The work of Valerie Roybal is stunning and so original, it's hard to compare her to any other artist. I love the simplicity of technique—paper strips and layering—and yet the pieces themselves look intricate and complicated. She seems to use great materials as well, like old letters and calligraphic papers, ledgers, etc. I would love to do a supply swap with her!
Name (Real or Screename): Valerie Roybal
URL (Blog, Website): www.valerieroybal.com and mydarlingdinosaur.etsy.com
Location (Where are you from?): Albuquerque, New Mexico, USA (I grew up in Santa Fe, New Mexico)
Q: Describe your work in 10 words or less.
A: Rhythmic, meditative, graphic, ephemeral, repurposed
Q: What do you like to work with (magazines, photographs, vintage)? Be specific!
A: My work is primarily composed of and/or inspired by vintage, salvaged, and collected materials. I enjoy the process of finding materials and the possibility of re-purposing them: reinventing use, intention, or aesthetic, and the transformation into something dissimilar or unexpected.
Much of my work frequently consists of layered surfaces: bits and pieces from discarded books and magazines, antique postcards, handwritten letters and recipes, obsolete reference material, thrift store textiles, my own prints and drawings, and mysterious random objects (I pick a lot of stuff up off of the ground). I also like to use India ink, paint, and colored pencil.
Q: How long have you been creating collages and what made you start?
A: Since childhood, I think I probably have a touch of ADD (attention deficit disorder), and get bored easily. Any way I can challenge myself is good, and I find creating abstract collage challenging.
Q: Are you solely an artist, or do you work in another profession?
A: I am also a graphic designer, editor, and part-time antiques/vintage/collectibles dealer.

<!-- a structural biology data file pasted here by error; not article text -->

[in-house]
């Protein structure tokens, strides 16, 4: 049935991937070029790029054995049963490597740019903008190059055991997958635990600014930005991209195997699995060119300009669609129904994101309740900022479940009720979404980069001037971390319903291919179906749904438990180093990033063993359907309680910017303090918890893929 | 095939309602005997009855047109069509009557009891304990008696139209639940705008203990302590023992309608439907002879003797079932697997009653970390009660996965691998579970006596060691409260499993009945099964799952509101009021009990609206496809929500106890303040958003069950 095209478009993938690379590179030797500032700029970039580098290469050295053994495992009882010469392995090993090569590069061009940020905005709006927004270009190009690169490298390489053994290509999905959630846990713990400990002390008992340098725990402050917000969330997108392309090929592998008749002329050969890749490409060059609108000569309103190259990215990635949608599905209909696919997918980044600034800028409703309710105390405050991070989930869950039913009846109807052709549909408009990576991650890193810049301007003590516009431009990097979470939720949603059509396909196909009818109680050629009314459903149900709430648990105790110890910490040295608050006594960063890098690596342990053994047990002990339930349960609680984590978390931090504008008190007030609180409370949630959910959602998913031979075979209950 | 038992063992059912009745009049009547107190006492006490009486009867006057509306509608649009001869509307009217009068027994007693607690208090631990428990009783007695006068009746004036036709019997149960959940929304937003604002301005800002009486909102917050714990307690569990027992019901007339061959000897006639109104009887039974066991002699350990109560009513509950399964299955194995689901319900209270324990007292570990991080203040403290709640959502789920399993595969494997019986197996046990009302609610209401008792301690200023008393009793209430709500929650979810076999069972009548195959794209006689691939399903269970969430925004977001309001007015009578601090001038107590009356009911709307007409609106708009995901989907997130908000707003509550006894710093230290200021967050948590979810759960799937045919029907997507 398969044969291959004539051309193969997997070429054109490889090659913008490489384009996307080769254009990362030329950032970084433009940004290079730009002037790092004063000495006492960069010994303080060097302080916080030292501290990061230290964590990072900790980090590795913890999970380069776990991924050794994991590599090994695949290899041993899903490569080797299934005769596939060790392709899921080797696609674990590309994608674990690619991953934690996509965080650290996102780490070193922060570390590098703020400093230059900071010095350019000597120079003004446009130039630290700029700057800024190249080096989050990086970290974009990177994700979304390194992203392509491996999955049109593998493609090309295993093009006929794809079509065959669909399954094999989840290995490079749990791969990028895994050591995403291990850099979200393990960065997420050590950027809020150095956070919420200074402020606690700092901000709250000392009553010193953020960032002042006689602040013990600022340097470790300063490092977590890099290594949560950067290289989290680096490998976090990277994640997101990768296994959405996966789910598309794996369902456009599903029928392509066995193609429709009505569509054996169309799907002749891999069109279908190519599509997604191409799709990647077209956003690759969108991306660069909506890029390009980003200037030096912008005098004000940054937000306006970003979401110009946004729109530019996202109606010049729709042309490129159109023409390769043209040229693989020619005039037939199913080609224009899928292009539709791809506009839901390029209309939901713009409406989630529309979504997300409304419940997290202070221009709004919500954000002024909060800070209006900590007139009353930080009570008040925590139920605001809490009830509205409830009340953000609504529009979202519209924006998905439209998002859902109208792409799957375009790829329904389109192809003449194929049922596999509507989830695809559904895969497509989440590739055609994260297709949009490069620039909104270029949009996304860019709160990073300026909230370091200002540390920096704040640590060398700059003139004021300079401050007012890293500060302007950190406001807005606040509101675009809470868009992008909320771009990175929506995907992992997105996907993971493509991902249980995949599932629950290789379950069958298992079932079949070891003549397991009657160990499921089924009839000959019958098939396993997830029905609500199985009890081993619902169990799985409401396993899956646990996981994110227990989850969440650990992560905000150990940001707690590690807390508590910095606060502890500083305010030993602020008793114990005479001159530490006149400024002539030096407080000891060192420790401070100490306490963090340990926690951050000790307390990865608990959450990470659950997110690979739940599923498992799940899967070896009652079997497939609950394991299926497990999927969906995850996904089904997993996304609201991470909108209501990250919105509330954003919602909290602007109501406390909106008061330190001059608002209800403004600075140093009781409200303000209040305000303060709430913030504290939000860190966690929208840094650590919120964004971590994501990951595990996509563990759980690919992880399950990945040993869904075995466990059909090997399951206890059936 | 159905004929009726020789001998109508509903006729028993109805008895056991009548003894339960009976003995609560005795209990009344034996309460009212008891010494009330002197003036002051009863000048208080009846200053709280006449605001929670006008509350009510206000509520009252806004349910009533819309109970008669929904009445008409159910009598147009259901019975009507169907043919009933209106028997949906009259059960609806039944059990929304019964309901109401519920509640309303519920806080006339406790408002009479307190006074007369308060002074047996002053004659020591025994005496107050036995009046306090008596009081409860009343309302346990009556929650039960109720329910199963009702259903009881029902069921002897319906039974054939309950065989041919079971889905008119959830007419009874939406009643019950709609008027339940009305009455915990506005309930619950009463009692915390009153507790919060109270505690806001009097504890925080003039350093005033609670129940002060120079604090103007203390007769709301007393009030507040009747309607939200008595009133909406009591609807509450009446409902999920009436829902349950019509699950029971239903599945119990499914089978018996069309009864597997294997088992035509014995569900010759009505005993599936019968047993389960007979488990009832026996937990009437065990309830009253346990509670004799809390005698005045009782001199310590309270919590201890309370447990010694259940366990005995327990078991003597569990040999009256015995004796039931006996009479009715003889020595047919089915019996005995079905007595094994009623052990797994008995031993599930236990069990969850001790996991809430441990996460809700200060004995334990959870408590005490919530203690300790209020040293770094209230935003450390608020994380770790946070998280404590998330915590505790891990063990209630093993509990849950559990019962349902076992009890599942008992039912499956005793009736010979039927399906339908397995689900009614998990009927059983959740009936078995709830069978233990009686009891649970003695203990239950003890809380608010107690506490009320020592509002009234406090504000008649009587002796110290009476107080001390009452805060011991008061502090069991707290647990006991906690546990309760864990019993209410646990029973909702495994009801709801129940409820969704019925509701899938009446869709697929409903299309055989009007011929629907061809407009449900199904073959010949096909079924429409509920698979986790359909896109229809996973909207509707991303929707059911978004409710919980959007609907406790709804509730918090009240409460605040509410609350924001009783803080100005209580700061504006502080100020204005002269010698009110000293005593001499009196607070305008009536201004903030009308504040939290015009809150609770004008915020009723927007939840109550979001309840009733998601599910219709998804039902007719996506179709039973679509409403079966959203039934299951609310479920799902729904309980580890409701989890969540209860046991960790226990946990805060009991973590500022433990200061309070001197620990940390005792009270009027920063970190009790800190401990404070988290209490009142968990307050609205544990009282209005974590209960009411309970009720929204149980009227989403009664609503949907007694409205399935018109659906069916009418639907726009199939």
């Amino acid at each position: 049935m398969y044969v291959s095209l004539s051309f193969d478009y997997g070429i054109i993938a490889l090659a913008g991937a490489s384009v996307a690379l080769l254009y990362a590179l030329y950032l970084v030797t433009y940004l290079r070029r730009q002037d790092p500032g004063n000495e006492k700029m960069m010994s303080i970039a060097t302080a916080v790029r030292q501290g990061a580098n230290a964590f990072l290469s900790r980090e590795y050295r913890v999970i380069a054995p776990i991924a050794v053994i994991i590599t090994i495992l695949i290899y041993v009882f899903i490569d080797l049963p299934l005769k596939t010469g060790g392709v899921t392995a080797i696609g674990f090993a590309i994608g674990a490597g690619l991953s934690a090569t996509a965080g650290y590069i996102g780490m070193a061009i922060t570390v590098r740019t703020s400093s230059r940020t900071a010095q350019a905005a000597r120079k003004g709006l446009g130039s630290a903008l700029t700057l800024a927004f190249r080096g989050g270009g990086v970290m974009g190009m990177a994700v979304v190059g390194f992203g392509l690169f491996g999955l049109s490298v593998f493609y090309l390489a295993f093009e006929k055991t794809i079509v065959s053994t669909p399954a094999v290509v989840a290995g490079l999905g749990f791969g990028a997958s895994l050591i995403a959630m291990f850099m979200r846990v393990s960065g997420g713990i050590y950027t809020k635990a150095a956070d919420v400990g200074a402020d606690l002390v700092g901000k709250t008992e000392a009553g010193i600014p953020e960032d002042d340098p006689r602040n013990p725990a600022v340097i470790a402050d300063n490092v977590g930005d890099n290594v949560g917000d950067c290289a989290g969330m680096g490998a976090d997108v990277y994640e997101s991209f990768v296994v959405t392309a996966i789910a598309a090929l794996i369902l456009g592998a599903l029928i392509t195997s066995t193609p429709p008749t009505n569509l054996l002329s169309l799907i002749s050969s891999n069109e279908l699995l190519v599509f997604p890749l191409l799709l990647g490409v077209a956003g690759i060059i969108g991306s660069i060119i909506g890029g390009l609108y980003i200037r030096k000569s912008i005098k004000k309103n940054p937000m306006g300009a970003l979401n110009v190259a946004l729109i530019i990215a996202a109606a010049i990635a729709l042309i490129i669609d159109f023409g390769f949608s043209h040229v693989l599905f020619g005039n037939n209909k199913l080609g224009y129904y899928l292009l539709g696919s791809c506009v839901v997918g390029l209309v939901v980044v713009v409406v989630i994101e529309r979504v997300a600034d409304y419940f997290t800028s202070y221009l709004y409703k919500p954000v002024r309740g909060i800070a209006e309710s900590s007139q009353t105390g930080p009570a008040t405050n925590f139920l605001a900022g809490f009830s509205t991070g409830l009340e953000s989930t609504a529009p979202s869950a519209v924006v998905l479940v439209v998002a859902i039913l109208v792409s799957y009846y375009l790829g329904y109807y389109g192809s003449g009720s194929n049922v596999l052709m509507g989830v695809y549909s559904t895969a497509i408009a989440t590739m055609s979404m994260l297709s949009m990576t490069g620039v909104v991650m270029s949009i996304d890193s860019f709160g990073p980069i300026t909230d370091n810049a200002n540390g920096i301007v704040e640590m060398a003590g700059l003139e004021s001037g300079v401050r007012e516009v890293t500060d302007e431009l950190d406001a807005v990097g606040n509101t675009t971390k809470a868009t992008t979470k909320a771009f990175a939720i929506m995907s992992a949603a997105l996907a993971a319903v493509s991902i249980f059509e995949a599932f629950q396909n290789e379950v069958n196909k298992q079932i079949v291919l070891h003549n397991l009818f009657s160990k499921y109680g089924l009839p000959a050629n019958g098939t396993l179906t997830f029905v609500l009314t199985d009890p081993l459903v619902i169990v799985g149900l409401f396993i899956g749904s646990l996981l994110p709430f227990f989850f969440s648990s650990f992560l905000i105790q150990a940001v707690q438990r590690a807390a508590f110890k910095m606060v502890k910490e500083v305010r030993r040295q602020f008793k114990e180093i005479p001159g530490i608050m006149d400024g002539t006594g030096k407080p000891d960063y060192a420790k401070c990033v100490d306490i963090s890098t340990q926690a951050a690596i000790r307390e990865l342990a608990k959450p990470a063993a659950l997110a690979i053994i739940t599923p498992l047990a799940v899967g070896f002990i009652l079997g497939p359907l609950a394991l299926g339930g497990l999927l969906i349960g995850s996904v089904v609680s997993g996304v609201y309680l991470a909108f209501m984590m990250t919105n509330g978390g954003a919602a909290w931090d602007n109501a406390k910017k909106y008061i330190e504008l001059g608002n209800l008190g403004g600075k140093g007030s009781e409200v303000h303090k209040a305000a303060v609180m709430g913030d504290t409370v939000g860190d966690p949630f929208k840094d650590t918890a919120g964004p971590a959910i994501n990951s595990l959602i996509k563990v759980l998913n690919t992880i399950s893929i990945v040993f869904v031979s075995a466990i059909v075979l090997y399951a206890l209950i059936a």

Q: Do you have any formal art training?
A: Undergraduate training and many years of advanced and graduate education in printmaking and book arts.
Q: Explain your favourite techniques.
A: I try to work with whatever is on my desk at any given time. I rarely go looking for a specific material or particular visual *thing*, I work intuitively. I sort through what’s immediately available, and work with that. I have such an abundance of old books and ephemera in my studio that it would be overwhelming if I started with any particular material in mind. I also have lots of containers, bins, and small boxes of sorted materials around that I rotate through when I get stuck or bored.
Q: Describe your favourite piece ever created.
A: That’s a hard one, I feel like my work keeps evolving and changing over time, and so have my thoughts and ideas about my work. Recently, a piece called well-being 1 from a series called a study in well-being is my favourite.
Q: What other artists do you admire?
A: Richard Diebenkorn (particularly the New Mexico paintings), Rex Ray, Kiki Smith, Robert Rauschenberg, and lately I’ve been enamored with Camilla Engman and Olivia Jeffries, among others. I love that there is so much amazing art to be found and seen online, it’s so inspiring!